J Aaron Farr: the greatest difficultly of Rails development is that “best practices” have a shelf life of < 12 months
In an example in Agile Web Development with Rails, 2nd Edition, there is a test with a setup method that includes a few routes. This example propagated forward to the third edition essentially unchanged. This code worked in Rails v1. It worked up to Rails v 2.2.2.
It fails in Rails 2.3.2. After debugging, it appears that the culprit is that config/routes.rb is processed before setup is called, and that file provides some default routes which are intended to be the lowest priority, but as they are processed first, they end up overriding.
With 2.3.2 there is a new API (which I can’t find, and doesn’t seem to have much in the way of documentation) that allows you to add routes after startup. Depending on the precedence order of these additions, this could be useful.
It is this type of change that has lead me to automate my regression testing of the scripts in the book against versions of Rails. If you are on OSX or Linux, and have Rails 2.2.2 or Rails 2.3.2, you can see it in action in under a minute:
git clone git://github.com/rubys/awdwr.git cd awdwr ruby makedepot.rb 6.1-6.5 save
If all went well, what should have happened is that the entire 6th chapter of AWDwR was executed, the results were verified, and a snapshot of the entire application (code+database) was saved. If you would like to see the actual output, it is captured in makedepot.html. You can also continue on with the 7th chapter using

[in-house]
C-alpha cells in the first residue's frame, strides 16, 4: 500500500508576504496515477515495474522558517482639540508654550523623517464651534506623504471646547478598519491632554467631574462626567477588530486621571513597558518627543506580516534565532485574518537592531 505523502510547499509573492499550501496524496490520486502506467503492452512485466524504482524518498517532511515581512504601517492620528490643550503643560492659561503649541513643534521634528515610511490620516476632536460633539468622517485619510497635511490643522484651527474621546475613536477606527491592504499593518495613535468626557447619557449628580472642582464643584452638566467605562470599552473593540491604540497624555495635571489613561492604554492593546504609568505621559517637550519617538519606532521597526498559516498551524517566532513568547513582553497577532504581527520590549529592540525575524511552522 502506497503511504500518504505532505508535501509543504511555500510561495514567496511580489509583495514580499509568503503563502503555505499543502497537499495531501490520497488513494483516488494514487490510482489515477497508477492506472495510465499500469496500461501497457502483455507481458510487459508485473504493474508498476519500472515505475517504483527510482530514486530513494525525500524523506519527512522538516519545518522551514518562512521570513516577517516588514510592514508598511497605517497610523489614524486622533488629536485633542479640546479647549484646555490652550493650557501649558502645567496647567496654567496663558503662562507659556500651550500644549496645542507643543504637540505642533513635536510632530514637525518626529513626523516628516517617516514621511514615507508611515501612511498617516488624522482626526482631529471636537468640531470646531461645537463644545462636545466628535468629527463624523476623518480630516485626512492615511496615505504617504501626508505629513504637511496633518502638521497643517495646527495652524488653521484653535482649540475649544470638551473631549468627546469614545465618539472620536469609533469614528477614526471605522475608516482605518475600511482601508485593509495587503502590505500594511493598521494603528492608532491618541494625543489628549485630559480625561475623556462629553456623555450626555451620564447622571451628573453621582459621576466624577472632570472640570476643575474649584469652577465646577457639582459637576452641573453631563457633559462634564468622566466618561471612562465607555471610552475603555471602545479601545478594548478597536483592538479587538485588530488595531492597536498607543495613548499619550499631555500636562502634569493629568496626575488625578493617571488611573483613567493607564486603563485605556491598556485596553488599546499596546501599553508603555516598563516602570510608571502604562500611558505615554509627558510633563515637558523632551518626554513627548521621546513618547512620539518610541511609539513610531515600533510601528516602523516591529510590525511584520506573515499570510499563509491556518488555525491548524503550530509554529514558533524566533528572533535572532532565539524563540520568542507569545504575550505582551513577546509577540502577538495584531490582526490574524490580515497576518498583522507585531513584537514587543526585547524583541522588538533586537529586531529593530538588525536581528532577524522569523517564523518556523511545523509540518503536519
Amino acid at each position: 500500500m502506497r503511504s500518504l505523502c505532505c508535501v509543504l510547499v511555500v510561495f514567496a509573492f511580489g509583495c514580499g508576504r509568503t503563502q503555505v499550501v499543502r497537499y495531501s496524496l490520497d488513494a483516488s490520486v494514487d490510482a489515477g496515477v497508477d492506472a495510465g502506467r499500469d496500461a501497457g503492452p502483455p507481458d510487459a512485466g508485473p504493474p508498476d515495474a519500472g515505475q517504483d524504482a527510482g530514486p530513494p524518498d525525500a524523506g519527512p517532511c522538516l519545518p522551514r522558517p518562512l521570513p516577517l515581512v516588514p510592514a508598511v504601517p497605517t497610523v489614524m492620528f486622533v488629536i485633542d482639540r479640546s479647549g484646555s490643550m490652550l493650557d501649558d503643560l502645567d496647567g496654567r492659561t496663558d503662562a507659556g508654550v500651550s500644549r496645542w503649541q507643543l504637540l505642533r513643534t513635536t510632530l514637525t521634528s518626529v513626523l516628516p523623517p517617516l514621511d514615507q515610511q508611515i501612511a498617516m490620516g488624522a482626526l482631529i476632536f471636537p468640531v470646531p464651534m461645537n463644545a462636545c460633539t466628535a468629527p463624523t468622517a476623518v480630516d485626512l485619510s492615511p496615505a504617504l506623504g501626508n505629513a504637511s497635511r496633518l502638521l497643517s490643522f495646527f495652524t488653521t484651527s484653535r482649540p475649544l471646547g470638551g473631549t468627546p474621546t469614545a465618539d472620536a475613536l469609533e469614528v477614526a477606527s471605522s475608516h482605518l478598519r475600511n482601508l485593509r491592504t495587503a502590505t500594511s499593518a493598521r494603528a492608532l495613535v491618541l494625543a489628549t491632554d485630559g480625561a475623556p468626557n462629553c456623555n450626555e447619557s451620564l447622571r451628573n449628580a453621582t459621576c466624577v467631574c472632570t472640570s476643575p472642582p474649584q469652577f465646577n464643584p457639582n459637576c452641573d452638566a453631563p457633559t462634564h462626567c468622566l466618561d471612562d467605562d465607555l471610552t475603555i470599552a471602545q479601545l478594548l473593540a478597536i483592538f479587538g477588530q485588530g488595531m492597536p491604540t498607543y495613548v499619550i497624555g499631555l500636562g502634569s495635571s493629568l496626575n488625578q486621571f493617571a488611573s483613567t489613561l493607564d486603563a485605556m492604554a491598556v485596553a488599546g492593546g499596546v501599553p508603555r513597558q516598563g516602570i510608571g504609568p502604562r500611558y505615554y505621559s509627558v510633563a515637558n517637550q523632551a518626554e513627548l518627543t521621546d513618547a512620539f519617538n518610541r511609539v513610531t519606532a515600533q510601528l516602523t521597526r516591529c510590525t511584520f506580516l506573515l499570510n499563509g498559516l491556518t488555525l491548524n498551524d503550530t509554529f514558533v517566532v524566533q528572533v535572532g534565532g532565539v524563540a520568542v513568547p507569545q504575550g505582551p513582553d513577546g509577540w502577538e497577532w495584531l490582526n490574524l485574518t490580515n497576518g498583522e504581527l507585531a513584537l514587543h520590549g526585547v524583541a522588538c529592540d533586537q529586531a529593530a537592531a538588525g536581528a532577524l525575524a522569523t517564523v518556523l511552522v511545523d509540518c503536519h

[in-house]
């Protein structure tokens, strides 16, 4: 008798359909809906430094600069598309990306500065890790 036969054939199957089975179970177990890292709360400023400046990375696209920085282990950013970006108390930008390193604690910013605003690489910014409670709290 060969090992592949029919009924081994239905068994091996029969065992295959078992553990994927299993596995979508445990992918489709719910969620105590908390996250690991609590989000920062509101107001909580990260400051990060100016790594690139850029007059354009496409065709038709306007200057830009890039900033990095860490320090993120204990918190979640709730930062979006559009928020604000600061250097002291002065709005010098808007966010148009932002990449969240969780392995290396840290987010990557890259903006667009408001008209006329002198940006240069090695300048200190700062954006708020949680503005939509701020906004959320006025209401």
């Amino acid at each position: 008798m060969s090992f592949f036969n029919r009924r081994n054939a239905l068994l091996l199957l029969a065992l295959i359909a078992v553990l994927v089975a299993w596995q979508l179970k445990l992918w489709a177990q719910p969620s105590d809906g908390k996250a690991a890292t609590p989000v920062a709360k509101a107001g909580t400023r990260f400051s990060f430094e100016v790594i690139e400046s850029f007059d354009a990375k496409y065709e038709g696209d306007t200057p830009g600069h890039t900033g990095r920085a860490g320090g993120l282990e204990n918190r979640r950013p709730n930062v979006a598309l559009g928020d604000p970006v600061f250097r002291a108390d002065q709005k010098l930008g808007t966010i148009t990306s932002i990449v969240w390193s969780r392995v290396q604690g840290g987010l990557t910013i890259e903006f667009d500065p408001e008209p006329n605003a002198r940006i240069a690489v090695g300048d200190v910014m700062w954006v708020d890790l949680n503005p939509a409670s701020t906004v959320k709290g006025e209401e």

ruby makedepot.rb restore 7.1-7.4.
My goals are threefold:
- By automating the tests I hope to be able to help reduce the number of unintentional changes to Rails. Adding New Templating Systems (Section 23.11 of the book) worked on Rails 2.1.2, didn’t work at all on Rails 2.2.2, works with a different API on Rails 2.3.2, and either is broken or appears to have yet another API on Rails HEAD at the moment.
- I also hope to be able to help to get the word out for intentional changes. My experience is that the release notes are a good overview, but could benefit by being augmented with lists like this one.
- While there are no firm plans for a fourth edition, I’ve begun to think about ways of making the book appeal to a broader audience, and for the content of the book to be more durable.
At the present time, there are four failures when running this test against HEAD. Two that I mentioned previously, and two more that I have recently discovered. The first is truly trivial: timestamps now have a precision of microseconds, which doesn’t match the regular expression I had set up for this in my tests. The second is the change in Templating Systems API that I haven’t yet debugged.